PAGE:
The Right Ways to Work Remotely

Forests full of trees have been felled printing articles about the pros and cons of working remotely. Maybe that should be scores of gigabytes have been consumed on the issue. Regardless, it may be time to move beyond the pro vs. con debate, accept that it’s here, and figure out the best way to do it.

Web developer Alex Ivanovs has some good advice at The Huffington Post. He says it’s important, above all else, to be flexible. As he puts it, have an open mind about everything. Do you sweat the small stuff? (I’m not talking project details – more like minor irritants.) You may find it difficult to work remotely without constant support around you.

He also talks about keeping your sanity. That also dovetails with openness. As he says, you need “the ability to stay sane when situations start becoming stories to tell.” A little mediation may not be a bad idea once in a while too. tackles the issue in a post called, Working Remotely? Three Tips to Maintain a High Profile. It lists these tips:

Over communicate
Be Seen
Change Your Method, Not Your Tone
Do we necessarily agree with all the tips? In theory but not necessarily in practice. However, just because my approach might be different doesn’t mean what PMStudent has to say is wrong.

In terms of over communicating, the site suggests daily communications. This might be important at the beginning, but on a sustained basis? Sending emails just to send emails can eventually be seen as a sign of insecurity. Of course, you might have a supervisor who expects it.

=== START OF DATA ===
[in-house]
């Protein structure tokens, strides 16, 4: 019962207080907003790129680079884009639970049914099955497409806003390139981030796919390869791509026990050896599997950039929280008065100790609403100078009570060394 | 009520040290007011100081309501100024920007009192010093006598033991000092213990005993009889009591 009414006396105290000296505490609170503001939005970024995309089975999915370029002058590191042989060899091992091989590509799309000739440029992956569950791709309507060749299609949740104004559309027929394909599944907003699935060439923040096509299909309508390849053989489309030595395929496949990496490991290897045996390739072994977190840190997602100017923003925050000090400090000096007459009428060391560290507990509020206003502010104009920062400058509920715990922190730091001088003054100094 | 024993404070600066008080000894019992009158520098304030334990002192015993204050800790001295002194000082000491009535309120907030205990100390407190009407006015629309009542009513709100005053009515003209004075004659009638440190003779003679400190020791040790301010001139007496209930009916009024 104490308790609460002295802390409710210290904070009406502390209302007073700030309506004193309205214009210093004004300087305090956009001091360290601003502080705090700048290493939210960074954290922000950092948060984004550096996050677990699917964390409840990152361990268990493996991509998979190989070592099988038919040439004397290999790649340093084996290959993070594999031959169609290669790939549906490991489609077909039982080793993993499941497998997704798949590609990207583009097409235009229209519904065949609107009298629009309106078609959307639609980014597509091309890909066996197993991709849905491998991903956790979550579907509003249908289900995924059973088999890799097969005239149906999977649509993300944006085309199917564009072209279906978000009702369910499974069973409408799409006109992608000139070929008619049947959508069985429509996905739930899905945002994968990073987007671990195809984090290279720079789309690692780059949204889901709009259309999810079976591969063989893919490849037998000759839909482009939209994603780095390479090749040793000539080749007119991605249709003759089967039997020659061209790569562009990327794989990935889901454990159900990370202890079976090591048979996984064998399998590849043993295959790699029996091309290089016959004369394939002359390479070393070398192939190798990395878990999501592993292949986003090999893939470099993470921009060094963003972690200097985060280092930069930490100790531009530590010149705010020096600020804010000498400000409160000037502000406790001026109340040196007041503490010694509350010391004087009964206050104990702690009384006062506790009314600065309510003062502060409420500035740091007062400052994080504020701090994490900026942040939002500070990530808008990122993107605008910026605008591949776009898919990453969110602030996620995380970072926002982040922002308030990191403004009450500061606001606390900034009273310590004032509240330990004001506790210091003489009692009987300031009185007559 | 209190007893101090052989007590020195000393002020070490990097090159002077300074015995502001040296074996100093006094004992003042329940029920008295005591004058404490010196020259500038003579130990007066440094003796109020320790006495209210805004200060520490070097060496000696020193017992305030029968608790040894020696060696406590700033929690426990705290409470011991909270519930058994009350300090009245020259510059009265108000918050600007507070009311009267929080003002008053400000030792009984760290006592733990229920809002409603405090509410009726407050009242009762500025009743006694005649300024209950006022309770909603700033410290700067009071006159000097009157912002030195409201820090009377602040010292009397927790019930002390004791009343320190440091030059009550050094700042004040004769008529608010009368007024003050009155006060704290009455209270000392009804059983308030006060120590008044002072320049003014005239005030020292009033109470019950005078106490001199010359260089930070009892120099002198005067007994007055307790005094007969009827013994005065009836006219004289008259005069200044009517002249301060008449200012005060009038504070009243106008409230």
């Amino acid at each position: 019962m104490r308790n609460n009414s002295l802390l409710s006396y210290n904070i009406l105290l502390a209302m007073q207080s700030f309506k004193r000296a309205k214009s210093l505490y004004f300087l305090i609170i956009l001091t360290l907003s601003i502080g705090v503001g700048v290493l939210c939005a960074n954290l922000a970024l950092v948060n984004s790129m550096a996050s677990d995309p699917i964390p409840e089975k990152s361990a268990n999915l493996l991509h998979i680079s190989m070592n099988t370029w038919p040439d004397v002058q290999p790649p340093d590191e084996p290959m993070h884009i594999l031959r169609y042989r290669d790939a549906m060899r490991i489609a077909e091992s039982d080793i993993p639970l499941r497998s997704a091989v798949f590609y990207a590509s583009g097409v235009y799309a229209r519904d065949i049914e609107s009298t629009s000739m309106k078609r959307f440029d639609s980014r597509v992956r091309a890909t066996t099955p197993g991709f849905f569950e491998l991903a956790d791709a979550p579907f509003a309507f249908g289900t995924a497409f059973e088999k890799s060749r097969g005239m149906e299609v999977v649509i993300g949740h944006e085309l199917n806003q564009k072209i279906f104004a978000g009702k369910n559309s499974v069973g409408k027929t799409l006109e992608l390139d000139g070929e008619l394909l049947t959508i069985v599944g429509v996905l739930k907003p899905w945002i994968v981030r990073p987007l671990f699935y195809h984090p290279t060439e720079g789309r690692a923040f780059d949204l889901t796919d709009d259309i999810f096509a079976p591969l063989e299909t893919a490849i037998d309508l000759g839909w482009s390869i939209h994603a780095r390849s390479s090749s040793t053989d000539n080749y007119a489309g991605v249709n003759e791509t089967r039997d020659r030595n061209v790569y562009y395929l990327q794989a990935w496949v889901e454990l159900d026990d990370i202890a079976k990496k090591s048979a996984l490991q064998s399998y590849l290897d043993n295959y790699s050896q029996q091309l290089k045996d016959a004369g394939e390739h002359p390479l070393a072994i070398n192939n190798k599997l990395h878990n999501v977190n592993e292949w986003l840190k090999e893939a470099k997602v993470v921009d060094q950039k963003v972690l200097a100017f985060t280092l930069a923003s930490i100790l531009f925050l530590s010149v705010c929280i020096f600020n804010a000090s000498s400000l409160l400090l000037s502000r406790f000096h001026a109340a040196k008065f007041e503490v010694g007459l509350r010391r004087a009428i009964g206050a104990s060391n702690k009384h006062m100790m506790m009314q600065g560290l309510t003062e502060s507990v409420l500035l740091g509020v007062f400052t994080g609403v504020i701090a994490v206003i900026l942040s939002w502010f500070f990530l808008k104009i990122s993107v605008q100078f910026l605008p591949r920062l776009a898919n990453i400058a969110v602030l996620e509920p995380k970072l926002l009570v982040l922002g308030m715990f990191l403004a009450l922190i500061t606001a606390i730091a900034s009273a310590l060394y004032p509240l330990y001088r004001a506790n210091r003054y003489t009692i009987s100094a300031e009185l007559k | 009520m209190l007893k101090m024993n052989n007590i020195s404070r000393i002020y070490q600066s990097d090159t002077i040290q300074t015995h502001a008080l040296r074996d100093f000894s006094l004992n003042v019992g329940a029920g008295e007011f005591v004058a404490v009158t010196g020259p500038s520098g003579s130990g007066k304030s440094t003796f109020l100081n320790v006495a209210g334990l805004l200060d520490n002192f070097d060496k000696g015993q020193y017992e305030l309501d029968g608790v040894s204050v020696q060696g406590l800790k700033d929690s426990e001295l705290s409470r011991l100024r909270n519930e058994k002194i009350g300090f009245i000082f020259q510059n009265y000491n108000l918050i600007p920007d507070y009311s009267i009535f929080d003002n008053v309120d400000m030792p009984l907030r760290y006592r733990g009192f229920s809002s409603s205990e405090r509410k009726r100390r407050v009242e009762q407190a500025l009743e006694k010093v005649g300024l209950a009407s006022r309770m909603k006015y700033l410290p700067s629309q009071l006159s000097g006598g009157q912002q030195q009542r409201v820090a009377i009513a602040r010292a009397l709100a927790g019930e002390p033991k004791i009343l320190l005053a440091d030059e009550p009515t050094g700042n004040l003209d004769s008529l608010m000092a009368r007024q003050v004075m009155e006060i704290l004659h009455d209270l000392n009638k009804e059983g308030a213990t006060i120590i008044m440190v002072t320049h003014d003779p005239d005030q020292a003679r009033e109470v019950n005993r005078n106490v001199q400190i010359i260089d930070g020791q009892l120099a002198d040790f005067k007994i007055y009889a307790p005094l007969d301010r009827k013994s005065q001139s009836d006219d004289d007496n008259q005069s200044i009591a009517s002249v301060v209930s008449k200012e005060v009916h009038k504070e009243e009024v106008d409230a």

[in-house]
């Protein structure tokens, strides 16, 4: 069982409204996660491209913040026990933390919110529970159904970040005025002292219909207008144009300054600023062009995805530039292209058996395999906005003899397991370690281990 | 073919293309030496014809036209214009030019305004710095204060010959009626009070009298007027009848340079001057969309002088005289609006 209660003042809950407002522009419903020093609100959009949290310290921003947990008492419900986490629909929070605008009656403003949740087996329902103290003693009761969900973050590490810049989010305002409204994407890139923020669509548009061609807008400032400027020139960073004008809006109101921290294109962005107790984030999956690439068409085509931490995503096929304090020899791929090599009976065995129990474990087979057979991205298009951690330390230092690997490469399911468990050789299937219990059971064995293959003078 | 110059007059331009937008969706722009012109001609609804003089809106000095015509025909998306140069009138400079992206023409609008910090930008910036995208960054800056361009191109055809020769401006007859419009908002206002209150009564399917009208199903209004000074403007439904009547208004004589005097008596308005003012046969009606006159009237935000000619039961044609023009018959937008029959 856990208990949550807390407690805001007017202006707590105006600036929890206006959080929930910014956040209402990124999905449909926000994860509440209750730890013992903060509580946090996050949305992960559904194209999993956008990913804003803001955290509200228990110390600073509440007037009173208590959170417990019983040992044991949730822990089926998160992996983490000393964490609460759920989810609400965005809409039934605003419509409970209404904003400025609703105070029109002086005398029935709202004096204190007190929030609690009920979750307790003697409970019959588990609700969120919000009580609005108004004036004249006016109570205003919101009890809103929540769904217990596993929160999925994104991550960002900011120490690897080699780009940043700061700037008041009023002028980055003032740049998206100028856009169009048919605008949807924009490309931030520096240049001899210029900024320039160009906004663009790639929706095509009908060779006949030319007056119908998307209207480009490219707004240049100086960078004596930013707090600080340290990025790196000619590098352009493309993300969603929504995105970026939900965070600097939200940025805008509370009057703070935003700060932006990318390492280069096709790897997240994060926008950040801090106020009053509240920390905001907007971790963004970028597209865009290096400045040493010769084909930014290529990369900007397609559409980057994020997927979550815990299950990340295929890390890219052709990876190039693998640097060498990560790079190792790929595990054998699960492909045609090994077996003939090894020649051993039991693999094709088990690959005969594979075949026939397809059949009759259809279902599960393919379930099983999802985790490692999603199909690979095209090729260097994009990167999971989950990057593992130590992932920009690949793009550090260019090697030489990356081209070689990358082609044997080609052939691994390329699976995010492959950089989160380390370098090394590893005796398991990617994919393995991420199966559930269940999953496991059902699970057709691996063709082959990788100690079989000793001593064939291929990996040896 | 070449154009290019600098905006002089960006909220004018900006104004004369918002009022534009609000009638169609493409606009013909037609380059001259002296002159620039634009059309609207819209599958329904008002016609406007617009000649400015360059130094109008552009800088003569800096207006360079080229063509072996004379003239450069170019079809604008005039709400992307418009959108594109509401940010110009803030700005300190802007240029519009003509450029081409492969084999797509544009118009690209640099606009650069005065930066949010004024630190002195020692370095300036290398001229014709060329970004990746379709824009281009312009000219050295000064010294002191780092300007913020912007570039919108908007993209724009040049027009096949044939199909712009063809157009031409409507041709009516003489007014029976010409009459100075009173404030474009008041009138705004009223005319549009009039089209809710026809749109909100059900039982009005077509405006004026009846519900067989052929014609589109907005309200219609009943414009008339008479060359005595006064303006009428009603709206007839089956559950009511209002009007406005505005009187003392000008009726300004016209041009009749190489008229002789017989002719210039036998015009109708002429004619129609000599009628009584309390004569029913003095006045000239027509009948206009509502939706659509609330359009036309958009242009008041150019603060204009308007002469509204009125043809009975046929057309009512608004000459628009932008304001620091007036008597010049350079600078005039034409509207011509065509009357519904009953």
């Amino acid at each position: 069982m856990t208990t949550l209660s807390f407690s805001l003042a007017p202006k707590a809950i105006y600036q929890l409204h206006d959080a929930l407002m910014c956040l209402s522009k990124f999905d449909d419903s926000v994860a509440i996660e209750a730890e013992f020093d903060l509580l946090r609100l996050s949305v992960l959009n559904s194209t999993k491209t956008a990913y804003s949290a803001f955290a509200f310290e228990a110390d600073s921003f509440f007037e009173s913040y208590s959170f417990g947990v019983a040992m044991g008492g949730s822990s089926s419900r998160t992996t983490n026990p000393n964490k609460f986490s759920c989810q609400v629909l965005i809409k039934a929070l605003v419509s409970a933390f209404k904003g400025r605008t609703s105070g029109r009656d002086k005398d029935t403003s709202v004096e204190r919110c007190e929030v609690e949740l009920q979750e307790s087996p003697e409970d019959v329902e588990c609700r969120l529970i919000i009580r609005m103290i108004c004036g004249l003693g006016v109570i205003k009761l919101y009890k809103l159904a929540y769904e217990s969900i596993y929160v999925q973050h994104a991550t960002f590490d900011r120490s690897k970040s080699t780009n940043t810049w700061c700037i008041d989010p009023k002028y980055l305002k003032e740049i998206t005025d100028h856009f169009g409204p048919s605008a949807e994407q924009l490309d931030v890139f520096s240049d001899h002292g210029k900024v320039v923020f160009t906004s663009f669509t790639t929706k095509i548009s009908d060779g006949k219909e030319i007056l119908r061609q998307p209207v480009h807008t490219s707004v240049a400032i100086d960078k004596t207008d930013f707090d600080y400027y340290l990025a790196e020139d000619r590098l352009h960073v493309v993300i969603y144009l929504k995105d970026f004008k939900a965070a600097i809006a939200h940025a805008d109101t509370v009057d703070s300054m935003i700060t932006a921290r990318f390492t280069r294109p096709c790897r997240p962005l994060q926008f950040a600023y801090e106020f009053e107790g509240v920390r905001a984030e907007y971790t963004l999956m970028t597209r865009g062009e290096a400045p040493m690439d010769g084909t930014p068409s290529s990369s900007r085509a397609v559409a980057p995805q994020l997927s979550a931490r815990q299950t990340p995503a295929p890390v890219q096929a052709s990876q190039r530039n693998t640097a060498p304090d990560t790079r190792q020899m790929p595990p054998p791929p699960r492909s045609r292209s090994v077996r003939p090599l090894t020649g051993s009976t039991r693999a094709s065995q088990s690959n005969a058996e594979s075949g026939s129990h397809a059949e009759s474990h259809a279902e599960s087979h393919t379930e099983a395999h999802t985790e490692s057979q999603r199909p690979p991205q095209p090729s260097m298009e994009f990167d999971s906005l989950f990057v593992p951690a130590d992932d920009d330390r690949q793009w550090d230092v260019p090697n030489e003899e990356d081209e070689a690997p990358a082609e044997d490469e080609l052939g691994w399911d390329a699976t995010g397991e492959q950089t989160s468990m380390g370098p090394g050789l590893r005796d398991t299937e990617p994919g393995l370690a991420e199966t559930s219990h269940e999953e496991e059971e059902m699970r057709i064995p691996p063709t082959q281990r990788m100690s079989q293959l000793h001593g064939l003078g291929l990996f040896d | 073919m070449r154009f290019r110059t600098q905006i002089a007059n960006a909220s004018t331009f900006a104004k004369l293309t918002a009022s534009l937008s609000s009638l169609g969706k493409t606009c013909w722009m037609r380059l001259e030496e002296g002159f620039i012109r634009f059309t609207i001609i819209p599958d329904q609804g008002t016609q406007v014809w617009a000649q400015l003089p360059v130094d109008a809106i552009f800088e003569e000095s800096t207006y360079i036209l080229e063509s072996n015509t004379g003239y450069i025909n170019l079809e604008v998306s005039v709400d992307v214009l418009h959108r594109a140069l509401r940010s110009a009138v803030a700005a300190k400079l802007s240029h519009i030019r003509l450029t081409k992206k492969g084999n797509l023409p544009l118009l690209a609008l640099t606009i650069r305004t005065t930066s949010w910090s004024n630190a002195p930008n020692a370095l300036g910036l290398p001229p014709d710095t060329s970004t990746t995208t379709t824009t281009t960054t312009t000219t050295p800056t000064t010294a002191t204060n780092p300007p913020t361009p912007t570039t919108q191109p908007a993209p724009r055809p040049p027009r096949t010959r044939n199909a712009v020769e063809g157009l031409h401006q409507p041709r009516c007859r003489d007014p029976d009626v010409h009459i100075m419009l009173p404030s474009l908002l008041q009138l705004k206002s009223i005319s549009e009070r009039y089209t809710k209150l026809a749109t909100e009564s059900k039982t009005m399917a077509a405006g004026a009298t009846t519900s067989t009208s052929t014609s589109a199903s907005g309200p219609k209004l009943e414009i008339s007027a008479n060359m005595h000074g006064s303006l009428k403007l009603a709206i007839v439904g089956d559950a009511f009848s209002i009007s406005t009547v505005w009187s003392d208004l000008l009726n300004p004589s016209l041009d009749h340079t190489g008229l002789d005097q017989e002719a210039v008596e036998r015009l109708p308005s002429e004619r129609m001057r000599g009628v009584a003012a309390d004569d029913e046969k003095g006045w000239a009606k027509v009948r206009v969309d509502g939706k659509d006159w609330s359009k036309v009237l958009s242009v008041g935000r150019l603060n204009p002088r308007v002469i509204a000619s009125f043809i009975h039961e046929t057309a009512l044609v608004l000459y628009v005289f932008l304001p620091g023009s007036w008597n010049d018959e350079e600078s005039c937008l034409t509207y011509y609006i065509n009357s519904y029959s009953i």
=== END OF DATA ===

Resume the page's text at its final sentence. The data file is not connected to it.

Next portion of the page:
There’s no disagreeing with this advice, though: “Set an auto responder on your email when you are out of the office, make sure your voicemail states your normal hours and when you deviate from those hours make sure everyone knows.” I would add to that: don’t forget to adjust your auto responder and change your voicemail daily. Nothing worse than a voicemail stating you will be returning to the office by a certain date – and that day was three weeks ago.

Be seen also makes sense because it dovetails well with over communicating. PMStudent says to consider including your photo with communications. Or maybe set up a intraweb site where you can post pictures showing you and your project.

It should go without saying that the photos should show you are your most professional. People connect more quickly and easily with faces, as PMStudent observes, but you don’t want to be recognized for the wrong reasons.

The site’s third point deals with changing your method and not your tone. This is probably the strongest piece of advice of the three. It recognizes one of the huge difficulties of working remotely: access. People just aren’t going to be available when you need them. Sure, the same thing happens when you are in an office but it’s too easy to go off on someone you don’t deal with on a daily basis.

It’s kind of like road rage. People feel stronger in the relative anonymity of their vehicles. You might feel emboldened when you leave phone messages. As PMStudent points out, “Do not let others sense your frustration. Do not change your message so that it becomes threatening or hysterical. Remain calm polite and professional.”

PMStudent has a good video you might want to watch to reinforce the message:

Ryan Wilcox, a software developer, has some real practical advice at Toptal. Get a good, wired headset that runs off your computer’s USB ports. It will make you sound better on conference calls. He also recommends AwayFind, which sends urgent emails to you as texts. Sounds simple but often you can get texts when your cellphone signal may not be strong enough for web access. It can be as little as $5 a month not to miss important emails.

His advice echoes what the others said. Wilcox also reinforces how important communication is, especially daily check-ins. He suggests it could be particularly effective in the morning and does not always have to be work related.

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